Pesto from Sicily? Here's how the southern island puts a spin on the classic northern dish.
In the pantheon of Italian sauces, pesto alla Genovese sits up at the top with instantly recognizable favorites like Bolognese, marinara, and cacio e pepe. The smooth sauce made from fragrant basil, creamy pine nuts, and parmigiano-reggiano cheese that was invented in Genoa in the 16th century is so famous, it’s generally just called pesto—no specifics required.
But the word pesto itself just means to pound or crush, and it refers to the method by which the sauce is traditionally made. By that token, any combination of ingredients that are crushed together in a mortar and pestle to make a sauce can be called a pesto, and as you tour Italy, you might come across dozens of local varieties of pesto that bear no more than a passing similarity to the bright-green Genovese.
About as far from the northern port city of Genoa as you can get while still being in Italy, the island of Sicily has a unique pesto connection. Pesto alla Genovese was introduced there by merchant sailors traveling from Genoa who would stop in the island’s western port city of Trapani before continuing across the Mediterranean to Asia and Africa. Local cooks quickly adapted the flexible formula to showcase the local ingredients they had in abundance, including nuts like almonds and pistachios, flavorful tomatoes and chiles, and salty capers.
It's a rare treat to enjoy Sicily’s signature pesto variations off the island, and we were thrilled when we found a local company that specializes in capturing all of them. Here are our four favorites:
The purest taste of the island on our list, this vibrant blend is just Sicilian pistachios, salt, and olive oil. Sicilian pistachios are renowned across Italy for their depth of flavor—they’re ultra-sweet and aromatic, with a brilliant green hue and intense creaminess. This simple pesto is stunningly savory and decadent, with just the right balance of sweet and salt to pair beautifully with fish and roasted veggies. Pistachio lovers will love this one!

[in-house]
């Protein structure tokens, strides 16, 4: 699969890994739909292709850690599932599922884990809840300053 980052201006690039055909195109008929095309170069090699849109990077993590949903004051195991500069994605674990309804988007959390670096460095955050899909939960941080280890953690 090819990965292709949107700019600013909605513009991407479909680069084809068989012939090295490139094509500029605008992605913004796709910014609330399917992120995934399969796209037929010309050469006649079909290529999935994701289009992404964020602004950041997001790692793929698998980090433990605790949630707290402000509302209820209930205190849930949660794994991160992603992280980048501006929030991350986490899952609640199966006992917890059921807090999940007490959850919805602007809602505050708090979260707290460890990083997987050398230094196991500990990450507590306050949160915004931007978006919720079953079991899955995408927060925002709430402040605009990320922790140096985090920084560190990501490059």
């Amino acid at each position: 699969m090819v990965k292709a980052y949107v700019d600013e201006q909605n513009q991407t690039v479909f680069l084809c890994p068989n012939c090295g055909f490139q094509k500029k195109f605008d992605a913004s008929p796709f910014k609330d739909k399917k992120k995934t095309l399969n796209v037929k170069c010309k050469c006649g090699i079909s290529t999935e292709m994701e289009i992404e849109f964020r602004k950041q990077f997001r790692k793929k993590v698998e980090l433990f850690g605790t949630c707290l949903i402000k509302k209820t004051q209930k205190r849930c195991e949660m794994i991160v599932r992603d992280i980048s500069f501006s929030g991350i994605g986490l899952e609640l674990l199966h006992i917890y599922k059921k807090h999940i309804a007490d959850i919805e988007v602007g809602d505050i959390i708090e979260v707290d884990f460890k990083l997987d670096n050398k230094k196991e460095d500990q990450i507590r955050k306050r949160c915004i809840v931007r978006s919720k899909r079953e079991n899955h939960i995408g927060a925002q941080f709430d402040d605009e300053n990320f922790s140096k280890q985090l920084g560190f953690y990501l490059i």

On the tiny island of Pantelleria off Sicily’s southern coast, capers reign supreme. Caper bushes are one of the few native plants that thrive in the island’s dry, rocky terrain and intense heat, and Pantelleria capers are known to be the most flavorful and largest in Italy. This pesto hews closer to the Genovese formula with fresh basil and olive oil, but makes it Sicilian with almonds and those famous capers. The result is a punchy sauce that’s herbaceous, fragrant, and packed with umami goodness.
The port city of Trapani is where sailors from Genoa first introduced pesto to Sicily, and it was the first to come up with its own local version. This sauce blends sweet ripe tomatoes, garlic, and local almonds with basil and olive oil for a condiment that’s clearly inspired by the original while still tasting totally Sicilian.
Surprisingly, this variation from Pantelleria doesn’t include the island’s famous capers! Instead, it’s packed with other sun-loving crops like chiles, tomatoes, and hardy oregano and mint. It smells like a summer walk through Sicily’s seaside, and makes an incredible pasta sauce on its own.